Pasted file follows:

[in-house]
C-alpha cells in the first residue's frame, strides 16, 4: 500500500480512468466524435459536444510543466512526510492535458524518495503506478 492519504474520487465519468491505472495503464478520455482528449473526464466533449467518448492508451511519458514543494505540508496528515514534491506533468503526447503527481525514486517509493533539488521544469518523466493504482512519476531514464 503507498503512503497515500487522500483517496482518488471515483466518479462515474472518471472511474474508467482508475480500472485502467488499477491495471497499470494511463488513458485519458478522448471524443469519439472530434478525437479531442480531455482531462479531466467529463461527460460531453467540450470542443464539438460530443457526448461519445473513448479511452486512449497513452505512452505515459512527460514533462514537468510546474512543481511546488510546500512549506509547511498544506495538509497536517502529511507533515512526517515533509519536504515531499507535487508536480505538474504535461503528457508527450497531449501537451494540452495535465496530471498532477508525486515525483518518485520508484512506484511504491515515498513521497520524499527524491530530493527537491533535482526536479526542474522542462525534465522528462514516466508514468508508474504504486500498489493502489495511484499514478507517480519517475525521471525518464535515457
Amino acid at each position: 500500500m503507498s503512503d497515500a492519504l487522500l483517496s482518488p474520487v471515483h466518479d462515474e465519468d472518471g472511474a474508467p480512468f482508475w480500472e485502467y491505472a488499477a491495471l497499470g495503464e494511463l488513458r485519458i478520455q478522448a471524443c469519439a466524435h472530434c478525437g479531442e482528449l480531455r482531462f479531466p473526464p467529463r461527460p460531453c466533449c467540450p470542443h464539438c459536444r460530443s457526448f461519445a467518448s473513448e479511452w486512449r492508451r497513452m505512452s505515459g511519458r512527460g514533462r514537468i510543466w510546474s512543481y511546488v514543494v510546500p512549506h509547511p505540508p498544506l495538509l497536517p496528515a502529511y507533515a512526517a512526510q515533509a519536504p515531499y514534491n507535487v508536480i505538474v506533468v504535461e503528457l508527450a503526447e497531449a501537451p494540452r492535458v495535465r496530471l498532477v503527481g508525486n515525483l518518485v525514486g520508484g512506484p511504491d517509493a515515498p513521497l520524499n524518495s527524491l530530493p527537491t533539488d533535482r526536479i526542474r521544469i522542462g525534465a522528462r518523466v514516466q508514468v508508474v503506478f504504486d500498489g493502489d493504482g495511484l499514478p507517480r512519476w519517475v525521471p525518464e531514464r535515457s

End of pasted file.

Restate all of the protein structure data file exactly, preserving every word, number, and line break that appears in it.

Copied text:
[in-house]
C-alpha cells in the first residue's frame, strides 16, 4: 500500500480512468466524435459536444510543466512526510492535458524518495503506478 492519504474520487465519468491505472495503464478520455482528449473526464466533449467518448492508451511519458514543494505540508496528515514534491506533468503526447503527481525514486517509493533539488521544469518523466493504482512519476531514464 503507498503512503497515500487522500483517496482518488471515483466518479462515474472518471472511474474508467482508475480500472485502467488499477491495471497499470494511463488513458485519458478522448471524443469519439472530434478525437479531442480531455482531462479531466467529463461527460460531453467540450470542443464539438460530443457526448461519445473513448479511452486512449497513452505512452505515459512527460514533462514537468510546474512543481511546488510546500512549506509547511498544506495538509497536517502529511507533515512526517515533509519536504515531499507535487508536480505538474504535461503528457508527450497531449501537451494540452495535465496530471498532477508525486515525483518518485520508484512506484511504491515515498513521497520524499527524491530530493527537491533535482526536479526542474522542462525534465522528462514516466508514468508508474504504486500498489493502489495511484499514478507517480519517475525521471525518464535515457
Amino acid at each position: 500500500m503507498s503512503d497515500a492519504l487522500l483517496s482518488p474520487v471515483h466518479d462515474e465519468d472518471g472511474a474508467p480512468f482508475w480500472e485502467y491505472a488499477a491495471l497499470g495503464e494511463l488513458r485519458i478520455q478522448a471524443c469519439a466524435h472530434c478525437g479531442e482528449l480531455r482531462f479531466p473526464p467529463r461527460p460531453c466533449c467540450p470542443h464539438c459536444r460530443s457526448f461519445a467518448s473513448e479511452w486512449r492508451r497513452m505512452s505515459g511519458r512527460g514533462r514537468i510543466w510546474s512543481y511546488v514543494v510546500p512549506h509547511p505540508p498544506l495538509l497536517p496528515a502529511y507533515a512526517a512526510q515533509a519536504p515531499y514534491n507535487v508536480i505538474v506533468v504535461e503528457l508527450a503526447e497531449a501537451p494540452r492535458v495535465r496530471l498532477v503527481g508525486n515525483l518518485v525514486g520508484g512506484p511504491d517509493a515515498p513521497l520524499n524518495s527524491l530530493p527537491t533539488d533535482r526536479i526542474r521544469i522542462g525534465a522528462r518523466v514516466q508514468v508508474v503506478f504504486d500498489g493502489d493504482g495511484l499514478p507517480r512519476w519517475v525521471p525518464e531514464r535515457s